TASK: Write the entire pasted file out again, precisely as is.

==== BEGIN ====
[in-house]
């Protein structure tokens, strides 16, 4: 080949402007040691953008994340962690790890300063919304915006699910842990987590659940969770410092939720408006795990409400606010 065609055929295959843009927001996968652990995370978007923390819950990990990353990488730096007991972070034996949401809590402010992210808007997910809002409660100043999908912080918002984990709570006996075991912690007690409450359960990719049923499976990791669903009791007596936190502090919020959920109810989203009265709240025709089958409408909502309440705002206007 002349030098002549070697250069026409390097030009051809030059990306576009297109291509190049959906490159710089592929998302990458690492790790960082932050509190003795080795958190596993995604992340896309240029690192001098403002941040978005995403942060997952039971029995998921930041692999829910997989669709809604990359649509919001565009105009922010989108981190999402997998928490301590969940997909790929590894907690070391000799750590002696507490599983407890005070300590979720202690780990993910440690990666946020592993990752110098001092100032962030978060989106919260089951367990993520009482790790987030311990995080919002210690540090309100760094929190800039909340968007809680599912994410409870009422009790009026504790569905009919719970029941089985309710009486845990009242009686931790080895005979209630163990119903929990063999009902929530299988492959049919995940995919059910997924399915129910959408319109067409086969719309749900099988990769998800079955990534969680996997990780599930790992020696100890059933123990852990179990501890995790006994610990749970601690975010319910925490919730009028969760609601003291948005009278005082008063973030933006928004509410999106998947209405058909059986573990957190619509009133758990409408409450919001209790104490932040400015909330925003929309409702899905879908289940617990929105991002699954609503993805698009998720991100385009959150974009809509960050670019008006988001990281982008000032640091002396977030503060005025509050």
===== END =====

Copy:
[in-house]
């Protein structure tokens, strides 16, 4: 080949402007040691953008994340962690790890300063919304915006699910842990987590659940969770410092939720408006795990409400606010 065609055929295959843009927001996968652990995370978007923390819950990990990353990488730096007991972070034996949401809590402010992210808007997910809002409660100043999908912080918002984990709570006996075991912690007690409450359960990719049923499976990791669903009791007596936190502090919020959920109810989203009265709240025709089958409408909502309440705002206007 002349030098002549070697250069026409390097030009051809030059990306576009297109291509190049959906490159710089592929998302990458690492790790960082932050509190003795080795958190596993995604992340896309240029690192001098403002941040978005995403942060997952039971029995998921930041692999829910997989669709809604990359649509919001565009105009922010989108981190999402997998928490301590969940997909790929590894907690070391000799750590002696507490599983407890005070300590979720202690780990993910440690990666946020592993990752110098001092100032962030978060989106919260089951367990993520009482790790987030311990995080919002210690540090309100760094929190800039909340968007809680599912994410409870009422009790009026504790569905009919719970029941089985309710009486845990009242009686931790080895005979209630163990119903929990063999009902929530299988492959049919995940995919059910997924399915129910959408319109067409086969719309749900099988990769998800079955990534969680996997990780599930790992020696100890059933123990852990179990501890995790006994610990749970601690975010319910925490919730009028969760609601003291948005009278005082008063973030933006928004509410999106998947209405058909059986573990957190619509009133758990409408409450919001209790104490932040400015909330925003929309409702899905879908289940617990929105991002699954609503993805698009998720991100385009959150974009809509960050670019008006988001990281982008000032640091002396977030503060005025509050």